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A glider built to study the ozone

Updated: 2013-11-03 08:14
By Matthew L. Wald ( China Daily)

Bend, Oregon

It might be the weirdest part of the atmosphere, 24 kilometers above the polar regions, where vast stratospheric clouds of nitric acid and water vapor shimmer in iridescent pink while human-made chemicals play havoc with the ozone layer.

Scientists long to study the stratosphere at close range. But this is almost the edge of space, far too high for a conventional airplane in level flight.

How to get there? In a glider.

Without the weight of engines or fuel, a glider can be lifted by natural atmospheric phenomena, engineers say. So a team of scientists, aviation buffs and entrepreneurs is building a two-seat sailplane designed to withstand the peculiar hazards of stratospheric flight. The journey is scheduled for August 2015.

The glider will be shipped by freighter to El Calafate, Argentina, where winds from the Pacific Ocean are deflected by the Andes Mountains to create a standing wave, with updrafts of nine meters per second.

"These mountain waves get so steep and energetic, they turn into white water," said Edward J. Warnock, head of the Perlan Project, the nonprofit that is building the glider, Perlan II.

A single-engine plane will tow the glider to meet these waves, at about 3,000 meters. Where the waves weaken, at about 18,000 meters, the glider is supposed to intercept another phenomenon, the polar vortex - circulating winds that act like a giant cyclone during the austral winter, delivering a strong uplift. If it can catch that current, the glider will soar still higher, into the Perlan Clouds, and higher, into the ozone hole, where the chemical reactions that disrupt the ozone layer take place. (Perlan is the Icelandic word for "pearl," describing the clouds' sunlit glow.)

The aim is to go to 27,432 meters and set a new altitude record for a glider. The plane's predecessor, Perlan I, set the record of 15,461 meters on August 30, 2006.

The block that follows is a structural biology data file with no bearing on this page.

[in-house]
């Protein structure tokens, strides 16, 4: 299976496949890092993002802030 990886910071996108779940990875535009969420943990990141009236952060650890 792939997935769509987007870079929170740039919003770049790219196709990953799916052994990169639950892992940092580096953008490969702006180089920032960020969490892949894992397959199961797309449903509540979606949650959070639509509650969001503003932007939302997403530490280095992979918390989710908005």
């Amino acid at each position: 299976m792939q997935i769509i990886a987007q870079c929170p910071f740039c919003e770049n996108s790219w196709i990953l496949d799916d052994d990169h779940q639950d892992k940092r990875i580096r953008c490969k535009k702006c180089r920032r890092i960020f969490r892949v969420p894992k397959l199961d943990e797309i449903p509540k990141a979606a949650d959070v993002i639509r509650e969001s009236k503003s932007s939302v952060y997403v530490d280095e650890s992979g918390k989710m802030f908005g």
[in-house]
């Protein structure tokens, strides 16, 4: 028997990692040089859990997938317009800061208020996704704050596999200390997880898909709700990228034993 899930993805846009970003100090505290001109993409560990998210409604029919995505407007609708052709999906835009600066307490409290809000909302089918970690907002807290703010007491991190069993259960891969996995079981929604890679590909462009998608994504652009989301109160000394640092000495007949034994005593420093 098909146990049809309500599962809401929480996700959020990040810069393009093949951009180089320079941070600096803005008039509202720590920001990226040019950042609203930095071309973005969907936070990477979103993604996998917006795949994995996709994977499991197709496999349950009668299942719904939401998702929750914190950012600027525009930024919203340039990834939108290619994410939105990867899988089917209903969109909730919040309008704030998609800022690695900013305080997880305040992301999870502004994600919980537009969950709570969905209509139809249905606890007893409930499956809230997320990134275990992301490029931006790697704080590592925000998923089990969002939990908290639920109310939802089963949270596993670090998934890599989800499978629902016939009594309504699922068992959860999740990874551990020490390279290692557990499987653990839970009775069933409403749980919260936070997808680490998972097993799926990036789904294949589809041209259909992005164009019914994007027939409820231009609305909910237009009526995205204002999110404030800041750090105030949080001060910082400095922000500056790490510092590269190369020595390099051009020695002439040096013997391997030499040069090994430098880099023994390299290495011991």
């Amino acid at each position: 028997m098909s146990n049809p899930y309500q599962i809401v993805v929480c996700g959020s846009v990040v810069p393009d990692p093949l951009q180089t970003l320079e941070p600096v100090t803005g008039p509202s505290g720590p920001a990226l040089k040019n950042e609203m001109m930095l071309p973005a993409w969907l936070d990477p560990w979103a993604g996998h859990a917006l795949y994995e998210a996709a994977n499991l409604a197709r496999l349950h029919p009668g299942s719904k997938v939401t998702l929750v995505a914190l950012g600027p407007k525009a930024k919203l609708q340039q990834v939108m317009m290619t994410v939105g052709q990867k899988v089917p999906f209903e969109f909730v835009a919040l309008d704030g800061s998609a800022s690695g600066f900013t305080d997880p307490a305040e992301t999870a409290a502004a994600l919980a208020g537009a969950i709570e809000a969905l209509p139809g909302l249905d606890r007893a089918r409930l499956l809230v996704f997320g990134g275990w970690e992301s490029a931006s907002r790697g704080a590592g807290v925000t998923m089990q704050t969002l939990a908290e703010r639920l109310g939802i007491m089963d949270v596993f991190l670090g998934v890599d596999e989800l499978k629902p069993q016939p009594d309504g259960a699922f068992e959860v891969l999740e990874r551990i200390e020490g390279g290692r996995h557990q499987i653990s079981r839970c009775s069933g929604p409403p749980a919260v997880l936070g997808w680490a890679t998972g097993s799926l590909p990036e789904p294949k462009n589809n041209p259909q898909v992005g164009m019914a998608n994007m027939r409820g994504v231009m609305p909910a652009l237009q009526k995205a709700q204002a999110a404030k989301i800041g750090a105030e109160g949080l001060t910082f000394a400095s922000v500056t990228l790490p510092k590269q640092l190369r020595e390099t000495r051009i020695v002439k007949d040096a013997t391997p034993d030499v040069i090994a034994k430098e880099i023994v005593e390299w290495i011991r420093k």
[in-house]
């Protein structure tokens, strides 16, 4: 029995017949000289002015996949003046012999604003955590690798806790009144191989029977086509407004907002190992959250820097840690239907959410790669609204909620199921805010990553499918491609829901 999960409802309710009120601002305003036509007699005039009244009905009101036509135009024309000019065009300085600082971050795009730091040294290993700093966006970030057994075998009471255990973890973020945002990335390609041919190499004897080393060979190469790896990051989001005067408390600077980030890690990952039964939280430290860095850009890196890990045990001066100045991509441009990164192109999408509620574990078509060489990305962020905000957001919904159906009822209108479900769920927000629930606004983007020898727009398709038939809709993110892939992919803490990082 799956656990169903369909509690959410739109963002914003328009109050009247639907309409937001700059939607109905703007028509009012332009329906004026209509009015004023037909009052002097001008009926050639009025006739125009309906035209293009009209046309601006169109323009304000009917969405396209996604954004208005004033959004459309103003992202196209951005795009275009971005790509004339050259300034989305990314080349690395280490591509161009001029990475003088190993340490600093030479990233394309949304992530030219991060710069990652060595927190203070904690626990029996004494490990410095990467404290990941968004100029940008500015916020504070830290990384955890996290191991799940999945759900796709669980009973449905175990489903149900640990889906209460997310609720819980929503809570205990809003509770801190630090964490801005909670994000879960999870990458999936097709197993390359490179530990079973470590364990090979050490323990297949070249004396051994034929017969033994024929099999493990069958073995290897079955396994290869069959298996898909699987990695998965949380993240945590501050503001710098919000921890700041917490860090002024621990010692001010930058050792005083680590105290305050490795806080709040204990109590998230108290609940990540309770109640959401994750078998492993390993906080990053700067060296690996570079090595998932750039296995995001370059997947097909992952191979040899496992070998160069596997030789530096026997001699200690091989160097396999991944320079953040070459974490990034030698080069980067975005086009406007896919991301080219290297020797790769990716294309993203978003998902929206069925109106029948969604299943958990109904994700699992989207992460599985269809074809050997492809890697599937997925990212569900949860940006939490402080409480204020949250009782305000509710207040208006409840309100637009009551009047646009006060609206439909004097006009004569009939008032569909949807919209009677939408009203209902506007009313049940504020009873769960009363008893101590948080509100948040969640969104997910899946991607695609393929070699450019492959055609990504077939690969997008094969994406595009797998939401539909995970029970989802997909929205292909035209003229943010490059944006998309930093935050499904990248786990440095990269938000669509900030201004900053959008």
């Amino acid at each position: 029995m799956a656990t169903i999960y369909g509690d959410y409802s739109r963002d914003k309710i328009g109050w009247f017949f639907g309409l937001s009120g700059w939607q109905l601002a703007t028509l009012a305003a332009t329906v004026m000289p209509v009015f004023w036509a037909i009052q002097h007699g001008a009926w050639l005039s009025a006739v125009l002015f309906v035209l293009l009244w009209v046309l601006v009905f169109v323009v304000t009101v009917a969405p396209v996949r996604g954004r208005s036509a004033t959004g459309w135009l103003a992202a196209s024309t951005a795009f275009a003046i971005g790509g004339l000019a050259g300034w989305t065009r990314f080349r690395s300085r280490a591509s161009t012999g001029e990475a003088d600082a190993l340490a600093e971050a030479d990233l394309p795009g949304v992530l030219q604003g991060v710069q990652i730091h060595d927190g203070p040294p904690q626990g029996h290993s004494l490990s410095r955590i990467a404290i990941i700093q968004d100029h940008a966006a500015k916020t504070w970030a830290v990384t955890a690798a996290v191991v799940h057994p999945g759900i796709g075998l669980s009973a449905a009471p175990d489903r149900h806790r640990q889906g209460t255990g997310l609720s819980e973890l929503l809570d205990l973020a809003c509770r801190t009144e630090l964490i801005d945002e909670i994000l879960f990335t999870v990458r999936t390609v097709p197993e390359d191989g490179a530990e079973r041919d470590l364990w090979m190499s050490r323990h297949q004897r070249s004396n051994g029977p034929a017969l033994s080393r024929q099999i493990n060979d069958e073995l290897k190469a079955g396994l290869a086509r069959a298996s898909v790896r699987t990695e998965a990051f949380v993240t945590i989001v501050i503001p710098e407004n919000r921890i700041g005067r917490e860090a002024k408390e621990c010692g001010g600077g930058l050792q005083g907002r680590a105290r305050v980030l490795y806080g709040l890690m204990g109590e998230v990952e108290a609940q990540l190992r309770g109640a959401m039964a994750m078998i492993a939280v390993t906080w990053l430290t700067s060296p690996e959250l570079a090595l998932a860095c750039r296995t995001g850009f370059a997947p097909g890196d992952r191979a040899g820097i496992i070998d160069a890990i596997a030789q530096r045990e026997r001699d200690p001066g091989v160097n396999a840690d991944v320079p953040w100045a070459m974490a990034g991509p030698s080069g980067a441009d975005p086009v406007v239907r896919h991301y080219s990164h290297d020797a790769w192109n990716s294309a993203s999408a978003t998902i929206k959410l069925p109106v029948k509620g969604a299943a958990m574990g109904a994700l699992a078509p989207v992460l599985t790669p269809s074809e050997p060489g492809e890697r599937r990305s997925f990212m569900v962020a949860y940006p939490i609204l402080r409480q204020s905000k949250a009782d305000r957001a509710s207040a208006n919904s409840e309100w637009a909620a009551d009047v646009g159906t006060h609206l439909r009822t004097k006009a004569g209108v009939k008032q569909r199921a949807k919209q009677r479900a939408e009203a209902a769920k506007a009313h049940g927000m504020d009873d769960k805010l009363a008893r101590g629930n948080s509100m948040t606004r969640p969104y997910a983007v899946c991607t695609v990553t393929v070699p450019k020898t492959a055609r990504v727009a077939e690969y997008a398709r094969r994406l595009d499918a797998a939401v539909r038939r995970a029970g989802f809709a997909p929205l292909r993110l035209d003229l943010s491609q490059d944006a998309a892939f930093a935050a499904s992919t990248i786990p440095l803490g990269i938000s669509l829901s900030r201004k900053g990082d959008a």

Perlan II will cost an estimated $7.5 million. The

organizers include Dennis Tito, the pension fund manager who paid $20 million to visit the International Space Station, and, until he was killed in the 2007 crash of his single-engine plane, Steve Fossett, the aeronaut who flew Perlan I.

The new sailplane will have a wingspan of 25 meters and weigh just 770 kilograms counting crew. The builders say Perlan II is 80 percent complete. Huge carbon-fiber pieces that look like a woven fabric fill most of a hangar.

In the end, all will be painted a reflective white to stop the sun from heating the parts enough to weaken the epoxy. (Inside the cabin, though, the air will be near freezing.)

Long wings with a short distance from leading edge to trailing edge have low drag, essential in a plane with no engines. But as the wings get longer, the bending forces become greater, so the wings require a stiffer internal spar, which adds thickness.

"You're always working trade-offs," said Einar K. Enevoldson, the founder and chief pilot of the project, who was Mr. Fossett's co-pilot on the Perlan I flight.

Mr. Enevoldson, 81, has extensive experience in fighters and research planes. His reflexes are not the same, he said, but his judgment in the tricky business of finding the uplifts is still good.

The glider's system will be tricked by the thin atmosphere into showing an airspeed of 74 kilometers an hour, about what it needs to stay aloft. But for the speed indicator to get to that reading in such low-density air, the actual speed will have to be about 540 kilometers per hour.

And this, indirectly, sets the altitude limit. The challenge for the glider is to move fast enough to get sufficient lift in the thin air to stay airborne, without approaching the speed of sound, which causes unacceptable stresses on the airframe.

And the high altitude will introduce other complications.

One is the need to pressurize the cabin so human lungs can overcome low air pressure - something other airplanes do with an engine.

The solution is to seal the tiny cabin as the plane ascends, and bleed off a little air through a valve so the cabin pressure mimics what it would be at 4,400 meters. The sealed cabin needs spaceship-style scrubbers to remove the carbon dioxide and the moisture that would otherwise produce ice on the windows and walls. There is no way to warm the plane so the two pilots will wear socks with heaters in their soles, Mr. Enevoldson said. Squeezed into a fuselage about 90 centimeters in diameter, they will bring sandwiches and wear diapers.

The stratosphere is ripe for close study, scientists say. It is where the sun continuously breaks apart molecules of ozone.

The space shuttle used to traverse it at several times the speed of sound. Spy planes have reached that altitude, but only for brief periods. Perlan will cruise for hours at a time.

James G. Anderson of Harvard University, who is not affiliated with the project, said, "The idea of extended observations from a platform in the 70-to-90,000 foot range has huge potential scientific advantages."

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